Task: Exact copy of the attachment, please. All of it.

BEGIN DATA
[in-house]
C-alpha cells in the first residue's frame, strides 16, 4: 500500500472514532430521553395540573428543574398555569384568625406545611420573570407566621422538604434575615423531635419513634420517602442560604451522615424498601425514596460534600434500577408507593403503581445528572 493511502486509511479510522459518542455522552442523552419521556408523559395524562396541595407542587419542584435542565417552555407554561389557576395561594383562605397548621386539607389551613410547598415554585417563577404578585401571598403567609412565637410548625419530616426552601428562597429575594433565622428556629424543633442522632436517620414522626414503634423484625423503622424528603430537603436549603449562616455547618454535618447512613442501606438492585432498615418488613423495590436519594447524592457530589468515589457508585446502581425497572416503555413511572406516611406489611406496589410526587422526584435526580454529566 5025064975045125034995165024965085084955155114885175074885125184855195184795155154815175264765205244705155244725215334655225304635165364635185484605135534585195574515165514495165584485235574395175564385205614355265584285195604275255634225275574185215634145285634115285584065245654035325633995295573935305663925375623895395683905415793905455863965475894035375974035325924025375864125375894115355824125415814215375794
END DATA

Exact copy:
[in-house]
C-alpha cells in the first residue's frame, strides 16, 4: 500500500472514532430521553395540573428543574398555569384568625406545611420573570407566621422538604434575615423531635419513634420517602442560604451522615424498601425514596460534600434500577408507593403503581445528572 493511502486509511479510522459518542455522552442523552419521556408523559395524562396541595407542587419542584435542565417552555407554561389557576395561594383562605397548621386539607389551613410547598415554585417563577404578585401571598403567609412565637410548625419530616426552601428562597429575594433565622428556629424543633442522632436517620414522626414503634423484625423503622424528603430537603436549603449562616455547618454535618447512613442501606438492585432498615418488613423495590436519594447524592457530589468515589457508585446502581425497572416503555413511572406516611406489611406496589410526587422526584435526580454529566 5025064975045125034995165024965085084955155114885175074885125184855195184795155154815175264765205244705155244725215334655225304635165364635185484605135534585195574515165514495165584485235574395175564385205614355265584285195604275255634225275574185215634145285634115285584065245654035325633995295573935305663925375623895395683905415793905455863965475894035375974035325924025375864125375894115355824125415814215375794